Although I think this book is a great resource overall, I do have a couple of gripes with Martha. For one, despite incredibly clear written and photographic instructions on all the recipes, this book assumes that you are baking with the aid of a stand mixer (a la the ubiquitous Kitchen Aid one, or similar). While I have recently been able to have the use of my mother’s stand mixer (and it is, in the immortal words of Ferris Bueller, “so choice”), I am here to tell you that you do not need to own a stand mixer in order to bake cupcakes. The vast majority of baking that I have done in my lifetime thus far, has been with regular mixing bowls and hand mixers. It can be done, and I do wish Martha would acknowledge this more often.
Second, I think anyone using this book would do well to skip past Martha’s written introduction and just use the recipes. She paints a picture of cupcakes as incredibly indulgent, cosmopolitan affairs that belong in trendy upscale bakeries and complex adult dinner parties. This is surely the image that cupcakes have taken on recently, thanks to trendy NYC cupcakeries and similar spots, but let’s not forget what cupcakes are: they are small cakes, they are yummy, and they are meant to be eaten. They are for people of all ages, and they belong in your cluttered kitchen, eaten with your fingers while leaning over the sink, just as much as at a fancy party.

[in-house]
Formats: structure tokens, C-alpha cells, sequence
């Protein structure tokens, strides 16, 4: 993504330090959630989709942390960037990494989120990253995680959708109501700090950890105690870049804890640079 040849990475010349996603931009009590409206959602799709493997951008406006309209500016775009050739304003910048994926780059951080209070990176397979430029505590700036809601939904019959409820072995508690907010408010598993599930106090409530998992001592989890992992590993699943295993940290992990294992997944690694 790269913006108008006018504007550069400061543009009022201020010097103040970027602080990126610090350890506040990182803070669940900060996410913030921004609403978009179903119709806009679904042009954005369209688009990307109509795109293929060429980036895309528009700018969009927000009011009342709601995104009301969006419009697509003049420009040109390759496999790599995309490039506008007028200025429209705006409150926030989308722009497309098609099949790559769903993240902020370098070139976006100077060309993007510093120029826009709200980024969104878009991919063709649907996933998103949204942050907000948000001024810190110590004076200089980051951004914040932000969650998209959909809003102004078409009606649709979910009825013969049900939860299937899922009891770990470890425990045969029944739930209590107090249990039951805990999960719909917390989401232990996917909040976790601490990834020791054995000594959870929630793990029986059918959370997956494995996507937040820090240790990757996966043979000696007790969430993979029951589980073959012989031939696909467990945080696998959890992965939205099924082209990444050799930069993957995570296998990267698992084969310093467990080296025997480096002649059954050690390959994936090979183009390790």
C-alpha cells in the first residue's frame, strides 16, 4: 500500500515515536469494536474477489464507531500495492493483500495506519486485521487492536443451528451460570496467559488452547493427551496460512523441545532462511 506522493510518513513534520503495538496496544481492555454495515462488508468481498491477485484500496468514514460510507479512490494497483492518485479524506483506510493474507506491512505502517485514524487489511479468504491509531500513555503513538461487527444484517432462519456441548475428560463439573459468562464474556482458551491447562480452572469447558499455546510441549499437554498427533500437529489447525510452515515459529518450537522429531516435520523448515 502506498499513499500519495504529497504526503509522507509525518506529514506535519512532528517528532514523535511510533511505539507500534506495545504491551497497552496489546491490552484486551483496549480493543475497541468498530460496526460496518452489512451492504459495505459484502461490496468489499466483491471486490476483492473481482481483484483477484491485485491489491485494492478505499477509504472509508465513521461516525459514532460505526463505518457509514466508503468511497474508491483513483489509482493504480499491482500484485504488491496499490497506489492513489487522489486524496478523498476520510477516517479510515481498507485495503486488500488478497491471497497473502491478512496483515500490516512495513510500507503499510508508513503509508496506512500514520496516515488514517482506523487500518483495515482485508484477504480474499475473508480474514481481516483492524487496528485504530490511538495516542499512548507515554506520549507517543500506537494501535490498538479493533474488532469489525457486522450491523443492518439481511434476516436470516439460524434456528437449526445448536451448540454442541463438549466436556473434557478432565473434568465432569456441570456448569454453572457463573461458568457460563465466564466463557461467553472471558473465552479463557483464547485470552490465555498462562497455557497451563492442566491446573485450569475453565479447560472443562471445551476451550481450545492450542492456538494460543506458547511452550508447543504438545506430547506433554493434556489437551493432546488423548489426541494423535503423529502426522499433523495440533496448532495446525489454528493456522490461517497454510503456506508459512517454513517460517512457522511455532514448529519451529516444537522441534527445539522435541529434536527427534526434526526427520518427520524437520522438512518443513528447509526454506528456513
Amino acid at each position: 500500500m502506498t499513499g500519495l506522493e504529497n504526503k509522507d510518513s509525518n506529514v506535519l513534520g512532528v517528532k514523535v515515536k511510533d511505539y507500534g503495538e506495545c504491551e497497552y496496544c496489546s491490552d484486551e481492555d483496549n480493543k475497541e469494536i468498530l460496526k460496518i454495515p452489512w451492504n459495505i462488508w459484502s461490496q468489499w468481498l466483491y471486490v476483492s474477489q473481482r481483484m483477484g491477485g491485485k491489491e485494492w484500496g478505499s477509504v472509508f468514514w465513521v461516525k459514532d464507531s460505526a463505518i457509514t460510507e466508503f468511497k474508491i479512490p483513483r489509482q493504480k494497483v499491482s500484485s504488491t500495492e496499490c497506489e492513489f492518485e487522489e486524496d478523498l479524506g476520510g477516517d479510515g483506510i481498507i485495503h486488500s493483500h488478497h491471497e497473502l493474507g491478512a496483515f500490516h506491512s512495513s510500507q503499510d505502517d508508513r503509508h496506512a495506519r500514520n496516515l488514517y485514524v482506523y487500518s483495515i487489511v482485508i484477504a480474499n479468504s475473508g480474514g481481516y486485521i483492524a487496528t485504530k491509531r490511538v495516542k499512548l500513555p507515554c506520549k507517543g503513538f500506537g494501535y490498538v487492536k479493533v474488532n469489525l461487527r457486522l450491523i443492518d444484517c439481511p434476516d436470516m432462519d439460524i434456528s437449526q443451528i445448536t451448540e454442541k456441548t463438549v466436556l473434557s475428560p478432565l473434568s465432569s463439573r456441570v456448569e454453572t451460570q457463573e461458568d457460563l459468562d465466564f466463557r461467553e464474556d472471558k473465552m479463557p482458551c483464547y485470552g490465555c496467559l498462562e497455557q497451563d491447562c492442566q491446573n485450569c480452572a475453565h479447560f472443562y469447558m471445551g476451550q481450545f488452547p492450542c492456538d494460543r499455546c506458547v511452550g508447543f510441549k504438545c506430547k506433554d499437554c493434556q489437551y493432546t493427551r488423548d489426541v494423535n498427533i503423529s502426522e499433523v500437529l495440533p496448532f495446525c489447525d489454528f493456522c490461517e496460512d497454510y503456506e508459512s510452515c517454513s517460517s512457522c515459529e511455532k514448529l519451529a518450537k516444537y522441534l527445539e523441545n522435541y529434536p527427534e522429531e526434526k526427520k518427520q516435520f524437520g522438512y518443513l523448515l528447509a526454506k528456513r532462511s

Third, the quantities in this book are large. Many of the recipes make three dozen cupcakes, which means some recipe adjustment is probably in order much of the time.
Finally, if you’re new to baking cupcakes allow me to impart a bit of experiential wisdom from the dozens of batches I have made. If I can save you a bit of turmoil, please let me. When baking cupcakes:
1. Do allow your cupcakes to cool completely before frosting them. There is nothing worse than successfully applying a beautiful swirled mountain of frosting with a piping bag before watching it all melt out into a splat.
2. After you’ve made your batch of cupcakes and you discover you have far more than one household needs, I highly recommend sharing them with a group. (Don’t you have a knit night to go to?)
3. One of the best gadgets you can get if you are going to bake on a regular basis is an ice-cream scoop with a release mechanism. It is about the perfect amount of batter that needs to go into a waiting cupcake liner.
4. Do the little things that seem finicky and stupid. DO pre-heat the oven. DO make sure your baking racks are set as close to the middle of the oven as possible. DO combine your flour and baking powder/soda/salt before mixing. DO let your ingredients come to room temperature before using them (not just the butter). It’s things like this that can make the difference between cupcakes that look fluffy and perfect and ones that come out half-burned or uneven and tragic.
5. Finally, if you are going to go to the effort of dirtying up your kitchen and then eating the indulgences that result from those efforts, make the best you can. Bake from scratch whenever possible. Use real ingredients. Mixes are easy, but they will never match the taste of real cake. Remind yourself and your loved ones what cake was meant to taste like.
It’s my birthday this week and I’m sure there will be more cupcakes later…the only question is which kind?
Catch you again soon…next time with knitting content, I promise.